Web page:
The video is part of the city's effort to snag Amazon's second headquarters, which is expected to bring 50,000 jobs and $5 billion in investment..

Comments


All the foodie news that's fit to blog
Parts & Service Adds Pizza To Superior Motors

Parts & Service Adds Pizza To Superior Motors

Executive Chef Kevin Sousa and Pastry Chef Kate Carney are cooking sourdough pizza in an outdoor brick oven.

Comments


Not just good stuff. Great stuff.
The 5 Best Underrated Fountains in Pittsburgh

The 5 Best Underrated Fountains in Pittsburgh

While we all know and love the grandeur of the fountain at Point State Park, there are many hidden fountain gems throughout the city. These are a few of our lesser-known favorites.

Comments


A Mysterious (But Messy) Night at the Museum with DODO

A Mysterious (But Messy) Night at the Museum with DODO

A review of "DODO," the immersive-theater production currently taking place at the Carnegie Museums by Bricolage Production Company.

Comments


Mike Prisuta's Sports Section

A weekly look at the games people are playing and the people who are playing them.
It's What Steelers Do After Kansas City That Matters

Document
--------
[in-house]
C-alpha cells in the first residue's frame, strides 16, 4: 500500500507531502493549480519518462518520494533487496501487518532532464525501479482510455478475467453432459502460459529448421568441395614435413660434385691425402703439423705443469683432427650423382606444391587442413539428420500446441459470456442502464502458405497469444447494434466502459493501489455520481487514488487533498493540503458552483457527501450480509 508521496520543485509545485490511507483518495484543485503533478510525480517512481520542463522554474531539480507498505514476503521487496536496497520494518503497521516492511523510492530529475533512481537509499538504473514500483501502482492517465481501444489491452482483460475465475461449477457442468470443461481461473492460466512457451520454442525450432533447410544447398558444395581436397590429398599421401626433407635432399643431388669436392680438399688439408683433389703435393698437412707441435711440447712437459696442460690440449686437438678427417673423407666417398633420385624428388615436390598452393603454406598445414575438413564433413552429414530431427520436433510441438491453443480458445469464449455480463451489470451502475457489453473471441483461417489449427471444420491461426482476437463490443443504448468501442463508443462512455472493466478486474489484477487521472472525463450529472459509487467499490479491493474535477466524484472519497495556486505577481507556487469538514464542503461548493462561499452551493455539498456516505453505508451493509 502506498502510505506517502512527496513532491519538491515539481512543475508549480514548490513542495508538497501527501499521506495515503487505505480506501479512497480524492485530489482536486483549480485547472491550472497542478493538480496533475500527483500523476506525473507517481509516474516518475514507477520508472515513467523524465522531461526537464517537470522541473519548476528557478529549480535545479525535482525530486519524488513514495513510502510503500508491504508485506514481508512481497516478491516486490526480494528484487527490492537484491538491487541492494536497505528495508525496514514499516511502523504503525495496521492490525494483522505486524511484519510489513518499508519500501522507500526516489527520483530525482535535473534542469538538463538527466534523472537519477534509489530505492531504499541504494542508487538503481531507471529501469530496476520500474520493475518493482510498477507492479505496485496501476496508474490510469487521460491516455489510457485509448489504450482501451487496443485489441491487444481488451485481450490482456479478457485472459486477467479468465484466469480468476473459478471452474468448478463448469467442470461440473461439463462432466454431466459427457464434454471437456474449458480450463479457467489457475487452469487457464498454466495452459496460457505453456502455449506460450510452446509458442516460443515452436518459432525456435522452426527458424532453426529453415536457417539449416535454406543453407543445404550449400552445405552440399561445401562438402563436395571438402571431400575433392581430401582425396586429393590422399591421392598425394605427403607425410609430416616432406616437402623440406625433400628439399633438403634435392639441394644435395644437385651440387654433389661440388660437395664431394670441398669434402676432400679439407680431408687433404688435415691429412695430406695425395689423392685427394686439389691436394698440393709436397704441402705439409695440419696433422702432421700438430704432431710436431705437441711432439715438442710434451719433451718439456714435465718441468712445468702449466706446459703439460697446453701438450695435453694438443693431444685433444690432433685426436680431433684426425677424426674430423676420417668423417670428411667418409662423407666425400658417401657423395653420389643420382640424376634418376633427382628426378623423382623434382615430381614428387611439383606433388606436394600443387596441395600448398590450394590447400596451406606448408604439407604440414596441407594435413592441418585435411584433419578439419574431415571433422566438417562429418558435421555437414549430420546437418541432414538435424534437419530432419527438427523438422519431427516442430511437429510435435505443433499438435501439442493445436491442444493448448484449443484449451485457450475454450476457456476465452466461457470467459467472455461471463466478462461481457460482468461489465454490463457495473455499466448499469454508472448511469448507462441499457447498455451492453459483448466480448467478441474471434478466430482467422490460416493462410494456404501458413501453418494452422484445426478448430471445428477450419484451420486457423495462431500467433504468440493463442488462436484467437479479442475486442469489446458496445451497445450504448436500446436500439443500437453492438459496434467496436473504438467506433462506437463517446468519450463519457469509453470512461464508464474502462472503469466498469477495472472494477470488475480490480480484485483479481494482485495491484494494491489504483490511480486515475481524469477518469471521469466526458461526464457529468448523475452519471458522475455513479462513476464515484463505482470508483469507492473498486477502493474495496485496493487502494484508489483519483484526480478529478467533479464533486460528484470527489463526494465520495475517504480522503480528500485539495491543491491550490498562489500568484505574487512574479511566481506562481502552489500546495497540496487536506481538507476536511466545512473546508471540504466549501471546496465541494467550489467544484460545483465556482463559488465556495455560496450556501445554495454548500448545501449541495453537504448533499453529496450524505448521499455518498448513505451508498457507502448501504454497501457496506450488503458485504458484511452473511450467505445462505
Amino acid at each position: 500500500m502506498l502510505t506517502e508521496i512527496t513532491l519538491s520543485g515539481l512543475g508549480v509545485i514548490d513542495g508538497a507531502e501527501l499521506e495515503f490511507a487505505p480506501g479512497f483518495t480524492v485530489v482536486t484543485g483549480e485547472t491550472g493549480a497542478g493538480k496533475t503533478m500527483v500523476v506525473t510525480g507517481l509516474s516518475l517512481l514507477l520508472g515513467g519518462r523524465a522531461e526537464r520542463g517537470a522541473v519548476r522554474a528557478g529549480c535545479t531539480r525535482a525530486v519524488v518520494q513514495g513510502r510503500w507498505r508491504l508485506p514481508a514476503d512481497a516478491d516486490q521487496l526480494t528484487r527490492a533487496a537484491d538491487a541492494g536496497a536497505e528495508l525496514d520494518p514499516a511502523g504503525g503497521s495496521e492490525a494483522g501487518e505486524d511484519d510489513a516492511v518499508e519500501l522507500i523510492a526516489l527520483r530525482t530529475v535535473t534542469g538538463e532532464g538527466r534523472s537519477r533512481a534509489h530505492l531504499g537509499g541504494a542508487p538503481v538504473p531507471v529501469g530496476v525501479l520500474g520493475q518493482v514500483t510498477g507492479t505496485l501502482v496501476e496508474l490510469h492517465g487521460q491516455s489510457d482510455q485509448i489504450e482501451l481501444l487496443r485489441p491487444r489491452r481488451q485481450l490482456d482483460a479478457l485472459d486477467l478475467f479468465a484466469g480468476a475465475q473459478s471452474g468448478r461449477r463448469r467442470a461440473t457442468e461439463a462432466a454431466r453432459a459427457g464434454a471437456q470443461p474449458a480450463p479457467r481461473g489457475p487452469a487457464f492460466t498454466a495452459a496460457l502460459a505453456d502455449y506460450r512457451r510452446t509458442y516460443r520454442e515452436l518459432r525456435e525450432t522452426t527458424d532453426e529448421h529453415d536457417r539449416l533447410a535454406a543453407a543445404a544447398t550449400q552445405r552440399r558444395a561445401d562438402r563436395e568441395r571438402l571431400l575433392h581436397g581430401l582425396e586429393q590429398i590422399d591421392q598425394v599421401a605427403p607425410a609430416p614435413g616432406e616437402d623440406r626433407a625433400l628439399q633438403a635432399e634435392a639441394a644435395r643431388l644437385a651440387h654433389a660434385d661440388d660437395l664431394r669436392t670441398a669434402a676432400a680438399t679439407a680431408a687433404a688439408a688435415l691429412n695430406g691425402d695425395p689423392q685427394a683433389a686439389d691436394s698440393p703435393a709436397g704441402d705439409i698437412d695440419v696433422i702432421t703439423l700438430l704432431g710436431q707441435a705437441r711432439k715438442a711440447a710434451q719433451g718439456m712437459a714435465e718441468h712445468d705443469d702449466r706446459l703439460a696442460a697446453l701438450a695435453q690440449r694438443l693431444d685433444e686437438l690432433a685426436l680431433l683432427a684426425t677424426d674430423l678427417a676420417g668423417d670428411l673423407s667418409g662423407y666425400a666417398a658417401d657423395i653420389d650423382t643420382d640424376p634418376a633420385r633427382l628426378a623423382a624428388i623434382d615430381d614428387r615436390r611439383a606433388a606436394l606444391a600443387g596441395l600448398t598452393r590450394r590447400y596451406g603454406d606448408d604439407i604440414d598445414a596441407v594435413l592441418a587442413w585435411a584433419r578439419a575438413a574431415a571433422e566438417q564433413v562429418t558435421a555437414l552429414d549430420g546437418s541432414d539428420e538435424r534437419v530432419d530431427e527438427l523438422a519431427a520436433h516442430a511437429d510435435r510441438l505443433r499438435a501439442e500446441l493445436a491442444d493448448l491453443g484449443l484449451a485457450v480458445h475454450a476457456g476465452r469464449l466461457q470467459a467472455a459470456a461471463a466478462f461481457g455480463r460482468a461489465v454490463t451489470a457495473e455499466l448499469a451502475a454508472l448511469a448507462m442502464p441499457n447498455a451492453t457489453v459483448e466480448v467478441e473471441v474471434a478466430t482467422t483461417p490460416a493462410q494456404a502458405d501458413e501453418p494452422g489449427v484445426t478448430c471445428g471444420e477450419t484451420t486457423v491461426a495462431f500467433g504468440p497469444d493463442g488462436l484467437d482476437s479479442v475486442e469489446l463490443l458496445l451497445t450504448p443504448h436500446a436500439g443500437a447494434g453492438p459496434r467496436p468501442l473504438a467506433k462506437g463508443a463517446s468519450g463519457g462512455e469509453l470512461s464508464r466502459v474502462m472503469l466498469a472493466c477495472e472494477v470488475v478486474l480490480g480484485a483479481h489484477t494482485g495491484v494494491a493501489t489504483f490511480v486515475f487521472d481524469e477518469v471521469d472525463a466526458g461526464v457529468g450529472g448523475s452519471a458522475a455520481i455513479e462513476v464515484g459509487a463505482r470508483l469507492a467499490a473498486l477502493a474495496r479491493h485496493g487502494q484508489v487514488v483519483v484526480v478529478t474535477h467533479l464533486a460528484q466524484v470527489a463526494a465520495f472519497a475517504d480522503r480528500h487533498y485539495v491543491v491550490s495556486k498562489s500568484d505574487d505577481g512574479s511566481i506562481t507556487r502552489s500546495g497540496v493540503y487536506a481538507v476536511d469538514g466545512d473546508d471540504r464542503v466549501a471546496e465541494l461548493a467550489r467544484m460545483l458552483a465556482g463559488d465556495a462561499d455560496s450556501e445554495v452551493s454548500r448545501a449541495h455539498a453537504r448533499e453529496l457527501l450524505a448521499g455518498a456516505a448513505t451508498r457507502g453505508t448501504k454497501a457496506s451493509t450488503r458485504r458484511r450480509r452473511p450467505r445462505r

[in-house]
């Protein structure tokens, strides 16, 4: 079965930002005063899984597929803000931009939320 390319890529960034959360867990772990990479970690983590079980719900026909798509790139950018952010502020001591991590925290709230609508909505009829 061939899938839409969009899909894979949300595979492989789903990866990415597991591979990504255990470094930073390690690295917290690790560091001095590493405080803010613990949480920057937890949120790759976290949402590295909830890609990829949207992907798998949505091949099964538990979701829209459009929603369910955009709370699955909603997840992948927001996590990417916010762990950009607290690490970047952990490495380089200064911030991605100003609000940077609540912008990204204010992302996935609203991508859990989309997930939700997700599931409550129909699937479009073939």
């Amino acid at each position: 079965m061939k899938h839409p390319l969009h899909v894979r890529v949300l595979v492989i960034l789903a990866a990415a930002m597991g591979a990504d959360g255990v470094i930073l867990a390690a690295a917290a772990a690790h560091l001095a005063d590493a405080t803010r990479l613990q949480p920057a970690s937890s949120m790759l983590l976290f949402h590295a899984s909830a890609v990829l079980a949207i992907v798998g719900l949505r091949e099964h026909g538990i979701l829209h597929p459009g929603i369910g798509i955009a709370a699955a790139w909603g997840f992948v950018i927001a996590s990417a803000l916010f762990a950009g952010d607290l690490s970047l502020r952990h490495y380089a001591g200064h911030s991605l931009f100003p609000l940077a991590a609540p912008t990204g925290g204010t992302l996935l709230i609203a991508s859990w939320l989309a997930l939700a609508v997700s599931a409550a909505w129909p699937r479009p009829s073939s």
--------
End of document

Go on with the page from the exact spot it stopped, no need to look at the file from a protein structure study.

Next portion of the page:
It's What Steelers Do After Kansas City That Matters

The team is more than capable of beating the Bengals Sunday, but are they willing to keep their eye on the ball long enough to begin stacking victories again for a change?

Comments


Style. Design. Goods. Hide your credit card.
#Gottahaveit: Take It To the Hoop

#Gottahaveit: Take It To the Hoop

Robert Hallett, Goldsmith, handcrafts the jewelry in his Oakmont shop.

Comments


The movies that are playing in Pittsburgh –– and, more importantly, whether or not they're worth your time.
Firefighter Flick Only the Brave is a Moving Tribute

Firefighter Flick Only the Brave is a Moving Tribute

Reviews of "Only the Brave" and "The Florida Project," plus local movie news and notes.

Comments


Everything you need to know about getting married in Pittsburgh today.
The Pick of the Patch: Pumpkin-Themed Proposals

The Pick of the Patch: Pumpkin-Themed Proposals

In honor of fall, we’re showcasing three couples whose proposals involved one of the best things about the season: pumpkins.

Comments


Weekly inspiration for your home from the editors of Pittsburgh Magazine
Holiday How-To: Upgrade Your Fall Decor with Advice from Local Experts

Holiday How-To: Upgrade Your Fall Decor with Advice from Local Experts

Interior designers share their tips on creating easy, elegant décor that will take you from Halloween through Thanksgiving.

Comments


The hottest topics in higher education
Tuition Increases at the University of Pittsburgh

Tuition Increases at the University of Pittsburgh

School trustees voted this week to increase tuition for in-state and out-of-state students.

Comments

Edit Module

Edit Module